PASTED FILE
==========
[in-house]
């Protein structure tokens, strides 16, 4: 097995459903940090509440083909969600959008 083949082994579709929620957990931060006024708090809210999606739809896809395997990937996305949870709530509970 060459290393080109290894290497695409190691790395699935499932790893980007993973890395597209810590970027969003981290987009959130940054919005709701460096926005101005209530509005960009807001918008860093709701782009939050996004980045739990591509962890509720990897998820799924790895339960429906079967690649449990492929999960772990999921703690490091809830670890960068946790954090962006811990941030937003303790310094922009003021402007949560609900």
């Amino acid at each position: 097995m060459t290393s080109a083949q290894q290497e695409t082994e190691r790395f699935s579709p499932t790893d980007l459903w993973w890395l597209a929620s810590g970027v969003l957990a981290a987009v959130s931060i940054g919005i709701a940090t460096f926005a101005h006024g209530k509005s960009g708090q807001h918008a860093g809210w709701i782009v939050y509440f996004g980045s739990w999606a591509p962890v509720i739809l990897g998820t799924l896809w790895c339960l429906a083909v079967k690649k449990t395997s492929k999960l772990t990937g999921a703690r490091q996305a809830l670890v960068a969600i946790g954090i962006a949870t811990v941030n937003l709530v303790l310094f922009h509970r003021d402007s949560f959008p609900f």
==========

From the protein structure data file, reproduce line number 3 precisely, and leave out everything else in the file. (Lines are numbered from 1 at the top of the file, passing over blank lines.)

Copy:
């Amino acid at each position: 097995m060459t290393s080109a083949q290894q290497e695409t082994e190691r790395f699935s579709p499932t790893d980007l459903w993973w890395l597209a929620s810590g970027v969003l957990a981290a987009v959130s931060i940054g919005i709701a940090t460096f926005a101005h006024g209530k509005s960009g708090q807001h918008a860093g809210w709701i782009v939050y509440f996004g980045s739990w999606a591509p962890v509720i739809l990897g998820t799924l896809w790895c339960l429906a083909v079967k690649k449990t395997s492929k999960l772990t990937g999921a703690r490091q996305a809830l670890v960068a969600i946790g954090i962006a949870t811990v941030n937003l709530v303790l310094f922009h509970r003021d402007s949560f959008p609900f």